I actually like rainy days a lot. Maybe this comes from living in a dry climate my whole life. It rained all day Sunday, so I got some more shots of the market area.
The latest newcomer to the cluster of mobile fast food outlets caught my eye to the right of the path. The cart says Yangzhou Fried Rice — Yangzhou is a city closer to Shanghai than to here. But the main attraction was the black and white picture of draft board Uncle Sam. The cart’s labeling says he’s calling himself “Uncle Sam.” I guess HE WANTS ME . . . . . to buy friend rice.
As I took this picture, I glimpsed over my shoulder two pairs of eyes looking into the picture display on the back of the camera. It appeared to be a granny and toddler, so how could I not snap their picture and show it to the kid? You can see it, too.
This is the sort of thing that will be missing when the school moves next year to the middle of the land of nothing. You won’t find many grannies out there.
There is new housing being built for university employees, and it’s being heavily promoted. And it’s also quite a bargain by East Asia standards. But it’s something like ten miles from the school, maybe in some other island of development. When you’re used to a five minute commute, something like that hasn’t much appeal. And if you’re faced with an hour commute to the new school from your present location, well, at least at the present location there are people like these to share the community.
Closer to the market itself, the puddles get deeper. Luckily there are bricks and old boxes lying around that can conveniently serve as fording material.
And the picture shows what I consider the hallmark of a great civilization – the freedom to wear pajamas out of the house. Any society that condones such things must truly be considered great.
I know I’d never leave my robes if that were acceptable.
A few years ago, during the Olympics and during the Shanghai Expo, there was a big government campaign against displaying such sleepware in public, which I could never understand. Don’t they realize what they’ve got? It’s the rest of the world that’s behind on this one.
Anyway, here’s a parting shot of the bricks to the market. I was enjoying the sight immensely because I have waterproofed shoes.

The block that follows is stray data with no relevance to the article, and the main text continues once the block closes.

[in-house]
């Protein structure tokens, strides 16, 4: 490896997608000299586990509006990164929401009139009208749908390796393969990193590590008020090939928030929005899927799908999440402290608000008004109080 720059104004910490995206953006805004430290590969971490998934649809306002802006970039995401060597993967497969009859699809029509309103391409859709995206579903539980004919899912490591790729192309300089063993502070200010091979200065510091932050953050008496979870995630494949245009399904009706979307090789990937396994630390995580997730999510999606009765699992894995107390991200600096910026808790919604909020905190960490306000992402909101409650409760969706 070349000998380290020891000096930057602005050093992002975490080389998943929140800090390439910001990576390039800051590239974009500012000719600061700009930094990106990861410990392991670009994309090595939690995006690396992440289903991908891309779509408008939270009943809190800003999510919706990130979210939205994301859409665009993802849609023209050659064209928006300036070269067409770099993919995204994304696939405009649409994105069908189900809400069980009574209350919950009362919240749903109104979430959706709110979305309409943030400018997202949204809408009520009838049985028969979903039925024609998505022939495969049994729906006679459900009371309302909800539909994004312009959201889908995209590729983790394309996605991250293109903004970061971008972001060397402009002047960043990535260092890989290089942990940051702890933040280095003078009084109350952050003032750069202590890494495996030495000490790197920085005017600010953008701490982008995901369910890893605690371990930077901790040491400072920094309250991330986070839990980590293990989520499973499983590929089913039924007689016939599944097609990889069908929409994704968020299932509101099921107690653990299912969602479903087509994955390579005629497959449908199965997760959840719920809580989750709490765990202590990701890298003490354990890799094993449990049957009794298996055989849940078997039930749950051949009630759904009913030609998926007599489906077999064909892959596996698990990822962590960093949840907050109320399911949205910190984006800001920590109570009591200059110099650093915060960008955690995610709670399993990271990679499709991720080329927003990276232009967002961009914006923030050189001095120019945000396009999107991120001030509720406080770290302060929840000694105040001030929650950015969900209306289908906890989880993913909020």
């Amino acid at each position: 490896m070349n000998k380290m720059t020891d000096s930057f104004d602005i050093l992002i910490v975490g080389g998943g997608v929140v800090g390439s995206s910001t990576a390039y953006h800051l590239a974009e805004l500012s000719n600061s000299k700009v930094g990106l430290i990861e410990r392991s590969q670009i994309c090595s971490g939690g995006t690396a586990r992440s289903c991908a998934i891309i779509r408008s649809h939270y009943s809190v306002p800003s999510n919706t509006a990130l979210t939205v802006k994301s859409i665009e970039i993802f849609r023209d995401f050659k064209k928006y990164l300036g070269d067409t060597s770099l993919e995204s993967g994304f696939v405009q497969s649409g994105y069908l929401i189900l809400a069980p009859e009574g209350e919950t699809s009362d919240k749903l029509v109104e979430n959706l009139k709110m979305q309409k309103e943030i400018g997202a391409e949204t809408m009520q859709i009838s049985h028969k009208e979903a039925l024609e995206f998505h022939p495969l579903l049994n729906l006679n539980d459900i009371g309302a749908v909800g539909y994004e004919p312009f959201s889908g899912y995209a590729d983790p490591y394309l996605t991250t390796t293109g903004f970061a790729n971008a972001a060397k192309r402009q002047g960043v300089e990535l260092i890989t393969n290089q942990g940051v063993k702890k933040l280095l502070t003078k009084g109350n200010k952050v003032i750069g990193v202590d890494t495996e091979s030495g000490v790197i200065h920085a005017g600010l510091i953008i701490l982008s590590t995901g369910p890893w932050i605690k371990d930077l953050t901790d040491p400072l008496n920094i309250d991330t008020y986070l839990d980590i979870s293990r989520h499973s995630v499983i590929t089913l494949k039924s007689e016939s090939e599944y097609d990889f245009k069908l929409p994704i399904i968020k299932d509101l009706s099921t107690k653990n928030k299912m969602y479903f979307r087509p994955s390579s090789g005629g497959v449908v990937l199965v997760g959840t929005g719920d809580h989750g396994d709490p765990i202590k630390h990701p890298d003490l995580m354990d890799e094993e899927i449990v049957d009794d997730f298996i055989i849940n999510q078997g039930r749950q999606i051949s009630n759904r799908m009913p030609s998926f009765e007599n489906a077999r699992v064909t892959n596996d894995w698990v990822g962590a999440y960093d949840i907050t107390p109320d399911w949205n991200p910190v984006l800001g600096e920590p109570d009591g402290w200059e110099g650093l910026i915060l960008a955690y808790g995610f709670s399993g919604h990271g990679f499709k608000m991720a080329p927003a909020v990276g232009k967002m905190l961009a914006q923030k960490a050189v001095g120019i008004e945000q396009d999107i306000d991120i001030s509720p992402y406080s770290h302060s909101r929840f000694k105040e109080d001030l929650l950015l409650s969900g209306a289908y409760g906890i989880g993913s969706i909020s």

I didn’t have to take the brickway. I could just take the pictures.
And again, there are standard-type stores and supermarkets and restaurants nearby, where you can buy food and other items without the danger of getting your feet wet, but to me, those places lack atmosphere and authenticity and the informal, laid-back atmosphere.
Anyway, that was my one break from lesson planning after church yesterday.
But speaking of church, it was the taxi ride back that was truly magical.
As one can imagine, taxi drivers often have their sound system turned on. Usually it’s local news, or sometimes Chinese opera, or Chinese standup comedy. But this guy was listening to Luciano Pavarotti singing opera arias along with other Italian classics.
There’s something magical about a rainstorm beating down on the car from all directions, and bouncing off the windshield, with the car full of beautiful sound. I finally know enough Chinese to recognize simple words when spoken to me, so we exchanged some standard pleasantries.
We lapsed into silence, and the music paused as well. The rain continued its tap-tap-tap on the fuselage. And then Pavarotti began singing Ave Maria. “hmm,” I said. “Huh?” said the taxi driver. “Ave Maria,” I said.
Well, that’s all it took. The guy erupted with one of the most beautiful singing voices I’d ever sat so close to. He continued singing Ave Maria and other opera classics all the rest of the way home. And that was truly magical. Especially with the rain.
And naturally I snapped his picture.
I’ll add one thing to end this post.
I find myself here in China, perhaps the only place on earth more dedicated than America is to the behaviorist / John Locke principle that the learner’s mind is a blank slate, and that teachers (or parents or preachers or “experts”) simply pour in whatever formula or gruel that they choose, and the learner will embrace it.
I guess it’s obvious that I don’t share that point of view.
In teaching university students here, I was struck by how much they need the same instructional methodologies that I learned while teaching in elementary school, teaching methodologies that are fairly common in those early grades, but much less so the loftier you ascend into the stratosphere of academic life, until you reach the American graduate school, of course, which is more-or-less structured like a traditional kindergarten (and all the better for it).
Anyway, it’s nice to see one’s reality confirmed by experts. So here’s a link to a recent article touting the superiority of active teaching over lecturing. You can see it by clicking here.